By: Deb McLeod
Every year I orchestrate and deliver a two-week NaNo Prep Countdown designed to help writers who want to win get ready so they don’t face the blank page when they’re trying to reach their daily word count. And every year for the last six I’ve competed in NaNoWriMo myself, this year writing book two in my Twin Flames Romance Series with the working title Silver Love.
So I’ve spent the last two weeks playing with the plot. When I prep for a novel I have a certain process I follow and I like to immerse myself in the dream of the book before I write. This year I was ready to start writing at least a week ago, but I held off, trying to be true to the NaNoWriMo rules. I don’t always care about being a NaNo purist, but this year I decided to wait and keep working on the plot.
The result of waiting was that when I sat down at my desk today I wrote almost four scenes and 4550 words. And I could have kept going but the day’s obligations kicked in after I’d been writing straight for five hours. Oh, the bliss of getting lost in the story.
If you’ve never tried to build your understanding about your story before you actually start writing, I’d highly advise you to try. Here’s what some famous author/teachers have to say about the practice:
Robert Olen Butler wrote an entire book about it called From Where You Dream: The Process of Writing Fiction. He says artists access the way they see the world only by “going back to the way in which chaos is first encountered – that is, moment to moment through the senses. Then, [the writer] selecting from that sensual moment-to-moment experience, picking out bits and pieces of it, reshaping it, she recombines it into an object that a reader in turn encounters as if it were experience itself….”
He advises writers to get into the dreamspace of the unconscious to discover the yearning of the characters and the moment-to-moment sensual experience of the story. To dream the book alive.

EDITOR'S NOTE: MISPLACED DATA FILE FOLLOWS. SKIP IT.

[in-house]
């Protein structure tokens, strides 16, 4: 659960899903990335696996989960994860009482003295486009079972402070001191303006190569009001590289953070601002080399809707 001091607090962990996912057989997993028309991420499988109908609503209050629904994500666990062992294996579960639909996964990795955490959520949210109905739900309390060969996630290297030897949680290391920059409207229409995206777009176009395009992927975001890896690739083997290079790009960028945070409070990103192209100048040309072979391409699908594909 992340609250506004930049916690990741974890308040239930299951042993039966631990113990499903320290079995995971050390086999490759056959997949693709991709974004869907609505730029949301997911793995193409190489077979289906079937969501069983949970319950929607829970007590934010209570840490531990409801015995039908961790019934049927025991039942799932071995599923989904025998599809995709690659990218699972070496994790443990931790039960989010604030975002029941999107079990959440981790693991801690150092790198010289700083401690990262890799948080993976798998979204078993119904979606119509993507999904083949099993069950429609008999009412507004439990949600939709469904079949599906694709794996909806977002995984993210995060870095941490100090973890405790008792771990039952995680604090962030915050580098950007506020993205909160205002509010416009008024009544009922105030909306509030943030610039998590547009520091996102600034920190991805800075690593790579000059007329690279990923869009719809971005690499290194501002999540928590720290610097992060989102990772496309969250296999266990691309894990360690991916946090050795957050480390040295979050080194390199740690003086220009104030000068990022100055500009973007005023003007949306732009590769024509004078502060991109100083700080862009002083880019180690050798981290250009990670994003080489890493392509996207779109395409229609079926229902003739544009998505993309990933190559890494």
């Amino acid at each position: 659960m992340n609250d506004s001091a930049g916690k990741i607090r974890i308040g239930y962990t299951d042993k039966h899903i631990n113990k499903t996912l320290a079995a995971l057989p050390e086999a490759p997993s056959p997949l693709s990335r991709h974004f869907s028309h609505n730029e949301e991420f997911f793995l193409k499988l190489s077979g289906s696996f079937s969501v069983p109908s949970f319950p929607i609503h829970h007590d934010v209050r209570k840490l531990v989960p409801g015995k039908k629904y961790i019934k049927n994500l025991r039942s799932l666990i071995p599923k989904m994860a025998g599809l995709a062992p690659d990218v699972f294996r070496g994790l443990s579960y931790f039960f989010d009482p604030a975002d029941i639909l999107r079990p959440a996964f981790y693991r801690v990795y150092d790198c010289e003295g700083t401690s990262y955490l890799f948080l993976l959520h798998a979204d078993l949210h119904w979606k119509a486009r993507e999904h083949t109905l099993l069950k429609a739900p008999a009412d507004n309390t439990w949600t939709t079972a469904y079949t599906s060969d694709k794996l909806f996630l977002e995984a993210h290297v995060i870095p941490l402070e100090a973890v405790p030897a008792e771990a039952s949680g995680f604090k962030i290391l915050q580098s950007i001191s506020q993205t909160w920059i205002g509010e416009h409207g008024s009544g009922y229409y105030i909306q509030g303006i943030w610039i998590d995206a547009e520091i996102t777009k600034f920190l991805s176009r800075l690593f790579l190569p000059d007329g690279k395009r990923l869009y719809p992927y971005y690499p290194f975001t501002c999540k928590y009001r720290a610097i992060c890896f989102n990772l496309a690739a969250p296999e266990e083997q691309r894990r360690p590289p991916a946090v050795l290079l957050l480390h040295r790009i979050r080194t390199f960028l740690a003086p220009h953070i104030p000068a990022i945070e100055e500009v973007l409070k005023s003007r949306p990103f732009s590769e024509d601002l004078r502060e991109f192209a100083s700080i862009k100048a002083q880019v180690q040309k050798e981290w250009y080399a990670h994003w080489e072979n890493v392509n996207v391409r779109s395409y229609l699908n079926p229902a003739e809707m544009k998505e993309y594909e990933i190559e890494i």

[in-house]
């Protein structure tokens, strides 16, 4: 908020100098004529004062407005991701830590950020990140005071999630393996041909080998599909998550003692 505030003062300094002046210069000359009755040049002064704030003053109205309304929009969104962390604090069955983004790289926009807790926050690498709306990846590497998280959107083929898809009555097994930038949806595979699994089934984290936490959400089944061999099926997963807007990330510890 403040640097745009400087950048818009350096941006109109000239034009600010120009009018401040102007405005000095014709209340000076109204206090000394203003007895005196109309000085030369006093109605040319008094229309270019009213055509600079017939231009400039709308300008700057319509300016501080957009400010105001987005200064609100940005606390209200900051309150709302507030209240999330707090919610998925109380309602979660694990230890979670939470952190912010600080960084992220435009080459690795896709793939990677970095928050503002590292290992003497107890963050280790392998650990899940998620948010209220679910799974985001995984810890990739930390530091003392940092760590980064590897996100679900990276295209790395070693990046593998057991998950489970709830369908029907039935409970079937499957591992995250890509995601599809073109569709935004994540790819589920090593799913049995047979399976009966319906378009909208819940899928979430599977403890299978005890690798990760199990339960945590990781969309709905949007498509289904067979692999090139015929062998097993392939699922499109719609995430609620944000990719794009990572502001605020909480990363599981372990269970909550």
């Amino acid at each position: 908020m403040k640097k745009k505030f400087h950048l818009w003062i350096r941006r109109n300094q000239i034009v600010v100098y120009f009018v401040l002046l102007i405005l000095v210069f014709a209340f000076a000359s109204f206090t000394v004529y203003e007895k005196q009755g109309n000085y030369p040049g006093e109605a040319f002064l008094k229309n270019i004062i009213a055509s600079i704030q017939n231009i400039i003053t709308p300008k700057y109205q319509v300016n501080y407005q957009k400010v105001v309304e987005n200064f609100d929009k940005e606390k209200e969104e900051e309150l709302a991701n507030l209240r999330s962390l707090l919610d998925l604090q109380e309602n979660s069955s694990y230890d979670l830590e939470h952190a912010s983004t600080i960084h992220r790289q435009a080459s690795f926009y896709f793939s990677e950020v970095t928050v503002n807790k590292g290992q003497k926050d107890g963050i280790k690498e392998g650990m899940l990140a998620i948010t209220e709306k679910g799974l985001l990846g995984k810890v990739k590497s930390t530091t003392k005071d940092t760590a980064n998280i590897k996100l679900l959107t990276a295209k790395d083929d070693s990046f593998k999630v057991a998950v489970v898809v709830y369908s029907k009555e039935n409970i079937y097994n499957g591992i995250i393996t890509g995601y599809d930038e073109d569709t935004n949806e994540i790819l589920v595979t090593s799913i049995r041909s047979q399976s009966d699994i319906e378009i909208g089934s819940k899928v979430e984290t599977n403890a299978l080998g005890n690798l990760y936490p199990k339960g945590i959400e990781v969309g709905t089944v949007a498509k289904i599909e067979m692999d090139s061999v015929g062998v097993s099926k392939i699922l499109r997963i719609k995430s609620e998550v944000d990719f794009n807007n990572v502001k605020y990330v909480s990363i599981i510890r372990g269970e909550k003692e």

Spending time in the dreamspace of the book is an excellent way to have it at your disposal when you start to write.
Madison Smartt Bell in Narrative Design: Working with Imagination, Craft, and Form says that daydreaming is the writer’s vocation. That you create for yourself a sort of autohypnosis. “You put yourself apart from yourself, and you enter the imaginary world.”
He also says there’s an unconscious structure to the chaos that begins to morph when you allow yourself to ramble thought the bits and the parts of it.
The unconscious in action
Well, it’s day one of 2016 NaNoWriMo, and I can say for certain that both of those things happened to me this morning. I had been rambling around for two weeks, and when a piece of the structure suggested itself, I went with it and out poured 4550 words. I had spent enough time in the dreamscape of my novel that when it was time to write, I was already there.
So here’s my morning:
Four-thirty a.m. I’m at my desk. I hadn’t even made coffee yet. I read over my Scrivener scene card for the first scene. I have a scene card I use to prep the scene and really dive into when it’s time to revise. But the only part I’d filled out for all the scenes for NaNo was the synopsis: what happens during the scene.
I like doing the rest of the prep work right before I write the scene – figuring out the conflict and the arc. So I was reading over my notes and cycling through the various forms of conflict I could use for the first scene when a lightning bolt slammed home.
This is an historical romance set in Denver in the 1870s and I’m using the romantic trope of a mail-order bride to bring my hero and heroine together. The hero has won the bride in a poker game from her intended and I plotted it that they would get married fairly soon after they meet – as it’s only proper – and spend the book learning how to fall in love.